23.  The Writers Journey: Mythic Structure for Writers by Christopher Vogler.  Everyone needs to learn to tell a story. Write one too. This is the book that teaches you fundamental principles of storytelling.
  24.  The Richest Man in Town: The Twelve Commandments of Wealth by W. Randall Jones.  You want to know how the rich got to be rich. This book provides the secrets of how some of the richest men in town got there. Entertaining and inspirational.
  25.  Unleashing the IdeaVirus by Seth Godin.  Anything Seth writes, you must read it. Although this is one of his earlier books, it’s a classic. Buy all his books – you’ll thank me later.
  26.  Profit Patterns: 30 Ways to Anticpiate and Profit from Strategic Forces Reshaping Your Business by Adrian J. Slywotzky, David J. Morrison, Ted Moser, Kevin A. Mundt and James A. Quella.  Enabling entrepreneurs to detail some of the possible patterns and scenarios in any business sector.  At the end of the day, a venture —whether a startup or not, has to figure out how to make money.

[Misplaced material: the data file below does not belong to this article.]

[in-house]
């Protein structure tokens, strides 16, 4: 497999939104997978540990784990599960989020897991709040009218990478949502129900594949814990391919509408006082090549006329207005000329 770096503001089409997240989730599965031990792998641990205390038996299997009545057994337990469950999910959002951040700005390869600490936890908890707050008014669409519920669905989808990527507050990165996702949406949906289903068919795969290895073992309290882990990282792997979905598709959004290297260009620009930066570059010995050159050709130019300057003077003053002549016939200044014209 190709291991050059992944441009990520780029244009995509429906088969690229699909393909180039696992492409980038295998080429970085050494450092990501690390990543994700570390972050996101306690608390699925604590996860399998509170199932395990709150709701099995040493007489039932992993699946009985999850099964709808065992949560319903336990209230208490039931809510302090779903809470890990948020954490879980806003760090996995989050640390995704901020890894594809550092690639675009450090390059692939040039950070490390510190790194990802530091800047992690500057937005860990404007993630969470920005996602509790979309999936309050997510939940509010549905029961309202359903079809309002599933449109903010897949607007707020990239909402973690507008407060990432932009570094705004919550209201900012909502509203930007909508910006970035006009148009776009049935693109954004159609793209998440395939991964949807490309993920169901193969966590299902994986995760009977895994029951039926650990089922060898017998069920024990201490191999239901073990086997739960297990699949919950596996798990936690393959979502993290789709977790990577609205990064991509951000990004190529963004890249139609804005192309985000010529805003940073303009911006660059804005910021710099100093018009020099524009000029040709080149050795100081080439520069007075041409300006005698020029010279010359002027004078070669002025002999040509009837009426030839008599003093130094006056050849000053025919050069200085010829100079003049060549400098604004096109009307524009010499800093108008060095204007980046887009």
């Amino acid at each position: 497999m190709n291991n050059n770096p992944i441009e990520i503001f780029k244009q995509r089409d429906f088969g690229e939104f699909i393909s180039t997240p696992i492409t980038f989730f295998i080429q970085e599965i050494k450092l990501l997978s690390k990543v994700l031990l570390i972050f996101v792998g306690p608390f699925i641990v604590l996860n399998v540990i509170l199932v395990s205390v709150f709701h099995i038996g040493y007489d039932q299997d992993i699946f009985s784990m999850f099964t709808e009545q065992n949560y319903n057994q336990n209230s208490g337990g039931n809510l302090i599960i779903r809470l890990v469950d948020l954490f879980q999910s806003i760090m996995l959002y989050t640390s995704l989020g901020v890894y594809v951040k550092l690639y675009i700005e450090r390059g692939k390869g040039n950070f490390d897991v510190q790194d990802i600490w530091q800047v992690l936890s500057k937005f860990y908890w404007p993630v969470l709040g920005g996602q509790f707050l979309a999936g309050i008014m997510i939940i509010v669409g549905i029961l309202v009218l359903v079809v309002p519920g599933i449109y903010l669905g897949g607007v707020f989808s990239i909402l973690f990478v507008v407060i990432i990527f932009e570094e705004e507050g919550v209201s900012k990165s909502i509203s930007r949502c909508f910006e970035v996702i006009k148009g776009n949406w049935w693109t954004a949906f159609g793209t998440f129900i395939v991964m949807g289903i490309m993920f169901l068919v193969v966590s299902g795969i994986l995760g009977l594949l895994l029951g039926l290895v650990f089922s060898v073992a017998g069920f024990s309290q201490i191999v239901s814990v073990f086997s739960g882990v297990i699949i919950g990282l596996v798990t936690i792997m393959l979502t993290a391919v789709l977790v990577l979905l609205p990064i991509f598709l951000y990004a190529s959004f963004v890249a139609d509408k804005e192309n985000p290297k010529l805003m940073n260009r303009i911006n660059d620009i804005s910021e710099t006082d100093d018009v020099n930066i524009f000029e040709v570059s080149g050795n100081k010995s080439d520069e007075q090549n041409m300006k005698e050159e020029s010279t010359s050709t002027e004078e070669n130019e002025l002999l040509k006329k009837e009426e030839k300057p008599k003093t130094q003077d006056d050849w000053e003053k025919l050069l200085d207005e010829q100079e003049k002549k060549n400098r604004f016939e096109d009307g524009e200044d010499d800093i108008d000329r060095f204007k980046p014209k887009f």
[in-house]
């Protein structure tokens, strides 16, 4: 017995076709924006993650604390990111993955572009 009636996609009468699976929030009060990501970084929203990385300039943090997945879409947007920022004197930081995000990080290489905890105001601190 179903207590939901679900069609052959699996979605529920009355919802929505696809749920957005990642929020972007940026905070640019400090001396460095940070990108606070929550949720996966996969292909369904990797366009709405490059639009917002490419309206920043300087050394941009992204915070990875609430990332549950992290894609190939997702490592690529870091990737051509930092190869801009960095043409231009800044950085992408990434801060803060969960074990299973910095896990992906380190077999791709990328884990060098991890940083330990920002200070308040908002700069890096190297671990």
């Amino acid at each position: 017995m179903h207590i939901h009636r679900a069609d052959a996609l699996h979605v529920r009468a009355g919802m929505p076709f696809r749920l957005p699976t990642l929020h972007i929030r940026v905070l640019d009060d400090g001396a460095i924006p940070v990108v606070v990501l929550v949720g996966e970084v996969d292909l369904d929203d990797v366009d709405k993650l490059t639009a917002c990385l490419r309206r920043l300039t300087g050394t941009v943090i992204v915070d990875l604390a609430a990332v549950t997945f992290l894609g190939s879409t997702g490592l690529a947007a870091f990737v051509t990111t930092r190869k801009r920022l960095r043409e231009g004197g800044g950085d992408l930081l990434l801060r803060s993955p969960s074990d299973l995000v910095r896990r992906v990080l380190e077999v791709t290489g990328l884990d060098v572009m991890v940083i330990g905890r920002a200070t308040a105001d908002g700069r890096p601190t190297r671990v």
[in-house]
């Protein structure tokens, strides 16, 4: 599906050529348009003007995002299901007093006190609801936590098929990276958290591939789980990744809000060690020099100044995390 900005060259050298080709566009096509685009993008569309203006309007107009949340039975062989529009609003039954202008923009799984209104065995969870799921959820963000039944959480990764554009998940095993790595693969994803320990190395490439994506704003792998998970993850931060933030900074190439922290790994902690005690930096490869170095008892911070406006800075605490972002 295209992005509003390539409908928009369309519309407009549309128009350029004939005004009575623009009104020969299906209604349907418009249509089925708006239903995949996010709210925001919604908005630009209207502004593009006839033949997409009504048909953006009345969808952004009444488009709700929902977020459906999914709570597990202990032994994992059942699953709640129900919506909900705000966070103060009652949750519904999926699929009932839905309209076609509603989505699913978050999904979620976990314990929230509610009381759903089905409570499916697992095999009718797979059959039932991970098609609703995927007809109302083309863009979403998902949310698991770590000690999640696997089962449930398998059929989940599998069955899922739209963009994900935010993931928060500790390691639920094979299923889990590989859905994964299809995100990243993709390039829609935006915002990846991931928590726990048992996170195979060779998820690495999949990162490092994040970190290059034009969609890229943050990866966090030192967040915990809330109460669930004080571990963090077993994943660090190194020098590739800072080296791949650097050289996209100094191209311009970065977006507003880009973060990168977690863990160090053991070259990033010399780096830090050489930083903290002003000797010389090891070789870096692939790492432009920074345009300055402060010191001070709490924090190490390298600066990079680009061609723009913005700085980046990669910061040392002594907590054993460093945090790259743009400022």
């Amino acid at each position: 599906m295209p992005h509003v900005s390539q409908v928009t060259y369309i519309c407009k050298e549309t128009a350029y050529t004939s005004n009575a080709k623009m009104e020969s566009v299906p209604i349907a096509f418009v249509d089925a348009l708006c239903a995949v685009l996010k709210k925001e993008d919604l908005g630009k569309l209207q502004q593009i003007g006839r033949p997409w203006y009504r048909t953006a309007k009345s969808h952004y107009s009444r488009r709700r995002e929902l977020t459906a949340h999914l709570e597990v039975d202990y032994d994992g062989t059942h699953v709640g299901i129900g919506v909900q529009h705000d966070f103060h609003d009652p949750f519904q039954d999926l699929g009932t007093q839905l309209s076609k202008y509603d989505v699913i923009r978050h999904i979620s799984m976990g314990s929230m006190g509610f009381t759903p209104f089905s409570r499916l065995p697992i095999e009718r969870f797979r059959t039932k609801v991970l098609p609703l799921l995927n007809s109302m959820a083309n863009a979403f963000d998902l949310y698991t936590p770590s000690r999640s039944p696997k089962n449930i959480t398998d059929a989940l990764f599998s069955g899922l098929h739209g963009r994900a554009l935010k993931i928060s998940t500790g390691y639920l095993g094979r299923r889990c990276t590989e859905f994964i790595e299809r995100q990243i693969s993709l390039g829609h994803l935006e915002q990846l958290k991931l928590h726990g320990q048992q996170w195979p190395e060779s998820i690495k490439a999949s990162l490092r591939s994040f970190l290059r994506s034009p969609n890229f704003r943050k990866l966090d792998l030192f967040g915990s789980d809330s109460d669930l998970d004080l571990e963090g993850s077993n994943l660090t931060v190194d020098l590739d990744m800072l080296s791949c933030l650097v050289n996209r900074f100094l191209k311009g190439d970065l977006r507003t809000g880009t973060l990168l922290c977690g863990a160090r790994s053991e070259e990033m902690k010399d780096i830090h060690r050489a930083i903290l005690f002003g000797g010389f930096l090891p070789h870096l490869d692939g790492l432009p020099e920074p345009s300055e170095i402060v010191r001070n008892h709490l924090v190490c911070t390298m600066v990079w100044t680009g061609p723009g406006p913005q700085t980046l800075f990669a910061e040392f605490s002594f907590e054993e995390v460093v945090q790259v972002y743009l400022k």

27.  Competitive Strategy by Professor Michael Porter.  The best strategy business book; a classic that should be read every year. This book is painful and wonderful at the same time. It is painful because it forces you, whether you want to or not, to think about competitive strategy for your business, and wonderful because you can get ideas on how to compete in the market.
  28.  Competing Against Time: How Time-Based Competition is Reshaping Global Markets by George Stalk, Jr. and Thomas H. Hout.  You’ve only got so much time to launch your venture, launch your product or service, raise that money and make it big. Sure, you may think you’re competing against other competitors in the marketplace but you’re also competing against time — time of the market.